Nearly one month ago, I suggested that lawsuits
related to the 2007-08 financial crisis should begin to rise due to the existing statute of limitations for prosecution of specific crimes.
This week, U.S. Attorney General Eric Holder filed a suit against the Standard & Poor’s rating agency and its parent company, McGraw-Hill, seeking $5 billion in penalties. The complaint alleges that S&P knowingly understated the inherent risk on hundreds of billions of dollars of collateralized debt obligations of residential mortgage-backed securities, which were then sold to investors.
The charges include mail and wire fraud affecting federally insured financial institutions and financial institution fraud. Recently released court documents indicate there may have been internal e-mail communications as far back as 2004 that suggest S&P knowingly misrepresented risks to investors in an effort to maximize profit at the expense of others, according to The New York Times.
Along with 20 federal agencies, 94 U.S. Attorneys’ offices and state and local partners, the U.S. Department of Justice has assembled a broad coalition of enforcement, investigatory and regulatory agencies to combat fraud. In fact, over the past three fiscal years, nearly 10,000 fraud cases have been filed against nearly 15,000 defendants including more than 2,900 mortgage fraud defendants.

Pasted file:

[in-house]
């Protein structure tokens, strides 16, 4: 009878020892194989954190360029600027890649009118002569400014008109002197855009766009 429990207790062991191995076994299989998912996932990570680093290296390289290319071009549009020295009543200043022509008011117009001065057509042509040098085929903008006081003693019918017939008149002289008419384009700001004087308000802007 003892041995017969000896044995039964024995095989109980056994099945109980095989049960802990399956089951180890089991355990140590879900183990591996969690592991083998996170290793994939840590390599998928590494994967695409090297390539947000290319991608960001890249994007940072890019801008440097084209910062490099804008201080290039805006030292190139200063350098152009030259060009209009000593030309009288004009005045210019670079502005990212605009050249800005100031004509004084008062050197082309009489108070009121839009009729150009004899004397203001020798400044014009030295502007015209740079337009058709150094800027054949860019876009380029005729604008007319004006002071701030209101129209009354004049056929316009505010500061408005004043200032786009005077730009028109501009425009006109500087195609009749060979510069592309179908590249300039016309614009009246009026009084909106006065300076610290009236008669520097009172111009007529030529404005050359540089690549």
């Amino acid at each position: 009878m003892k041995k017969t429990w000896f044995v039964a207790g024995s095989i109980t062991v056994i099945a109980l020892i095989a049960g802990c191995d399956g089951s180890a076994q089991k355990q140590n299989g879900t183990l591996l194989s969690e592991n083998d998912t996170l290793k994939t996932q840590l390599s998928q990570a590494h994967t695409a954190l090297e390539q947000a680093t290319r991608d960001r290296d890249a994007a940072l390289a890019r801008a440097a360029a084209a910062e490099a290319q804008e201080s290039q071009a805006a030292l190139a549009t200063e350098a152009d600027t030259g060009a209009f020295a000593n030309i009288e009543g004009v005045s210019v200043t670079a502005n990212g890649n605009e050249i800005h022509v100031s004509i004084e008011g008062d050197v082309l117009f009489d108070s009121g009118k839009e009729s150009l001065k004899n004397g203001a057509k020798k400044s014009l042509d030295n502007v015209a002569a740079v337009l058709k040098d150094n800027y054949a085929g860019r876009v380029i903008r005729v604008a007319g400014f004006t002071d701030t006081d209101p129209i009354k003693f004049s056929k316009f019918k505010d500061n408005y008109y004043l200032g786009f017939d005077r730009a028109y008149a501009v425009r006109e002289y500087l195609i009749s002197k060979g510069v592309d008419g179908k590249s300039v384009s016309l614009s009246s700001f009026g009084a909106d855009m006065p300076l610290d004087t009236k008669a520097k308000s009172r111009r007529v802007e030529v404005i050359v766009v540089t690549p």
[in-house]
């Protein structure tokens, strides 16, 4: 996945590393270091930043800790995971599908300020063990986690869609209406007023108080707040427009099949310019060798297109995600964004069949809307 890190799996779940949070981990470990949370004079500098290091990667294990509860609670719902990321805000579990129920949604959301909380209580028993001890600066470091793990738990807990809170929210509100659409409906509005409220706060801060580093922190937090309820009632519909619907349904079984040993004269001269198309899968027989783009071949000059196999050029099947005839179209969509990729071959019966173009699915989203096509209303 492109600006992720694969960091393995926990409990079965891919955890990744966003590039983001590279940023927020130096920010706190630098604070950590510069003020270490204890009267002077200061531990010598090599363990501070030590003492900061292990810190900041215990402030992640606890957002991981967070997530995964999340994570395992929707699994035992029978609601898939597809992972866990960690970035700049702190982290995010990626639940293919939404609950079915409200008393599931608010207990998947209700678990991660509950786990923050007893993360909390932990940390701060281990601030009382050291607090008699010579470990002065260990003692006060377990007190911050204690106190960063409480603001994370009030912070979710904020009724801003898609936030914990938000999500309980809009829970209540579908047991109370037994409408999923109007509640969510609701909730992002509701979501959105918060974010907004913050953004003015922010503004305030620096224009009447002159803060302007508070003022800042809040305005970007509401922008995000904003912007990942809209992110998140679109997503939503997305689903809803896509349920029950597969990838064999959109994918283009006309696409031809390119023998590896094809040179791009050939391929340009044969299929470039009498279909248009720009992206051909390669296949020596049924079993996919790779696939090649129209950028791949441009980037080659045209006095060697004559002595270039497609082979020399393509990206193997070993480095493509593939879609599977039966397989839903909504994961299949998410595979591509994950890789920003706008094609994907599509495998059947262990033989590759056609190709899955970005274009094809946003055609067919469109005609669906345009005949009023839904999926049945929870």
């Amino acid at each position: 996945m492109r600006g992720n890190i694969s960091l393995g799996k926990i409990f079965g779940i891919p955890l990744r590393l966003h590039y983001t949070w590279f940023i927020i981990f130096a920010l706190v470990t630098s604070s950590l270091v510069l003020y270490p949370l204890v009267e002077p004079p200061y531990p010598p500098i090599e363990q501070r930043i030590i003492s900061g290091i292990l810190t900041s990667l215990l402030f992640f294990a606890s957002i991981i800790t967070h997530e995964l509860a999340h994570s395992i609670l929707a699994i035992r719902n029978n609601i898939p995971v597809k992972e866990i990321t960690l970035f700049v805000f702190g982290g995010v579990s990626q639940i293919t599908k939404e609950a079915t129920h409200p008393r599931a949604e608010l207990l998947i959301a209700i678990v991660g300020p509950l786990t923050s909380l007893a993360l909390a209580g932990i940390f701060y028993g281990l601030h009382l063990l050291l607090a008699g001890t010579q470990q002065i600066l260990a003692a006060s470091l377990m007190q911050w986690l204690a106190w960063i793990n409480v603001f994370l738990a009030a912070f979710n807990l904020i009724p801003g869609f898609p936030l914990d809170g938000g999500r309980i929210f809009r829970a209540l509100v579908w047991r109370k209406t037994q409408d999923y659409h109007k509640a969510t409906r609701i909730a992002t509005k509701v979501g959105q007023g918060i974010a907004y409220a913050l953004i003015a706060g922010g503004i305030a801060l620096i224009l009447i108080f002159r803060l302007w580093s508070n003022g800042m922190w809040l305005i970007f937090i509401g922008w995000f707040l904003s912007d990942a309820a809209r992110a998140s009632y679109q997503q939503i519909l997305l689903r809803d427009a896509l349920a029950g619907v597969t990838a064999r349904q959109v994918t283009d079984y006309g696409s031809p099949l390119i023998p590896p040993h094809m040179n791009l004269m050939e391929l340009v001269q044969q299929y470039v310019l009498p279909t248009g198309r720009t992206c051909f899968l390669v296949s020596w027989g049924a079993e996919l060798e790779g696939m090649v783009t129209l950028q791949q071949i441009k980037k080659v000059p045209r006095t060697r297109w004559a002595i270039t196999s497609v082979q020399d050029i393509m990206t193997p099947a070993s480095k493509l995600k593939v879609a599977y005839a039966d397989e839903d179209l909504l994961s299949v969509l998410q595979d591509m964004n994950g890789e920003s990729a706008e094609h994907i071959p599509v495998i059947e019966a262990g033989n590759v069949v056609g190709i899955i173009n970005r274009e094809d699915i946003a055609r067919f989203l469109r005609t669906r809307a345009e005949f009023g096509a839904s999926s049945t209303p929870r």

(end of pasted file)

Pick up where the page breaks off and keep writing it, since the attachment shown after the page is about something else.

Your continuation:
This fraud was enabled by the tremendous number and face value of mortgages in the system and the deregulation of the derivatives market under then-President Bill Clinton in 2000. The volume of mortgages has exploded
due to the excessive deductibility of mortgage interest — it was unlimited on or before Oct. 13, 1987 and limited to interest on loans of $1 million or less following that date.
Hence, the maximum annual deduction for mortgage interest in December 1987 was nearly $100,000 when the 30-year, fixed mortgage rate was roughly 10 percent. Today, that figure remains quite high, at approximately $40,000 with interest rates hovering near 4 percent.
With the statute of limitations beginning to wane for many prosecutions, lawsuit filings regarding the 2007-08 financial crisis will most likely rise in the near future.
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